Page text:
For those who missed the Millers Matchday interview with former Miller Rob Scott from the recent game with Fulham here is a snippet with the full interview in the programme available from the club shop:
When a football club changes off the pitch, it's usually the people on it that are affected the most, just ask Rob Scott.
The 41-year-old was having the time of his life at Fulham in the mid-1990s, helping the club win a promotion in his early days as a professional footballer, before the Cottagers were famously taken over by Mohammed Al-Fayed.
That was the start of a journey that would see the west London club rise from the depths of the lower leagues to the unrivalled high of the Europa League final, but it meant that many of the original players fell victim to their new-found wealth.
And Scott was one of them. He had played an integral part in the club's 1996/97 Division Three promotion-winning campaign under Micky Adams, making 44 appearances, but could not compete with the calibre of players that were beginning to come into the club following Al-Fayed's takeover in 1997.
It eventually led to his exit from Craven Cottage, but he doesn't take it personally.
"It was a massively different club back then," he exclusively told Millers Matchday.
"When I went there we were second or third bottom of the Football League, so where they have got to from then is a massive achievement.
"I went to what was then a very traditional club with great history, but it was on its knees really and financially we didn't have much.
"The first full season I was there under Micky Adams, he changed the team around and got some very hard-working personnel in and on the back of that we came to a little bit of prominence.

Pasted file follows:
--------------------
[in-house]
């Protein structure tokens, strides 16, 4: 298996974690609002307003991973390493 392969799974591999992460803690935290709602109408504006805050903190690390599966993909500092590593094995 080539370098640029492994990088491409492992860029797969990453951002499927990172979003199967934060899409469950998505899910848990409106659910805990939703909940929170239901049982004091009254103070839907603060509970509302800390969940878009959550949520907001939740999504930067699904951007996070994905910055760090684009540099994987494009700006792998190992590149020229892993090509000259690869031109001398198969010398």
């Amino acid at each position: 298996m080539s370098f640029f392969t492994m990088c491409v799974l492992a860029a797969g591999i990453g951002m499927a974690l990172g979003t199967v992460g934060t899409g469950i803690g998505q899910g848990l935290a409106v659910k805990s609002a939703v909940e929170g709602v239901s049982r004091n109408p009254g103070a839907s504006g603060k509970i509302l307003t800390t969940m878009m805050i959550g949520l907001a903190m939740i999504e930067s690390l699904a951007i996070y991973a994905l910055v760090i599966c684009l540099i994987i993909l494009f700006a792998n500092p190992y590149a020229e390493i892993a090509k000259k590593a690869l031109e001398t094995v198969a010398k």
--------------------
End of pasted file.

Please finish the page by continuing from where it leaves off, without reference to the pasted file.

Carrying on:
"It was my third or fourth season as a professional footballer and I was lucky enough to get promotion. I played about 99 per cent of the games and it was a really good team.
"It was a great season, not just in terms of getting promotion, but the squad we had was a great bunch of lads and we all got on really, really well.
"Mr. Al-Fayed then decided to come in and invest a lot of money and bring in a lot of high-profile players.
"After that it was massively different, Ray Wilkins came in to be head coach and he was brilliant. He was an excellent guy he would treat everyone the same whether they came in on big contracts or left over from the previous regime, he didn't treat anybody any differently or force anybody out.
"Then Kevin (Keegan) came in and he gave everyone a go, but obviously the club went to another level in terms of the affordability of players.
"From a year ago when the squad was made up of lower league players or players disregarded by the top clubs to having the likes of Chris Coleman, Peter Beardsley and Karl-Heinz Riedle then you start thinking your days might be numbered.
"There was no ill feeling, it is a great club and I have a lot of affection for that club. The target to me was to play every week and I wasn't doing that at Fulham because of the names they brought in. It was no disgrace personally but the club had moved on a little bit and ultimately I ended up at Rotherham."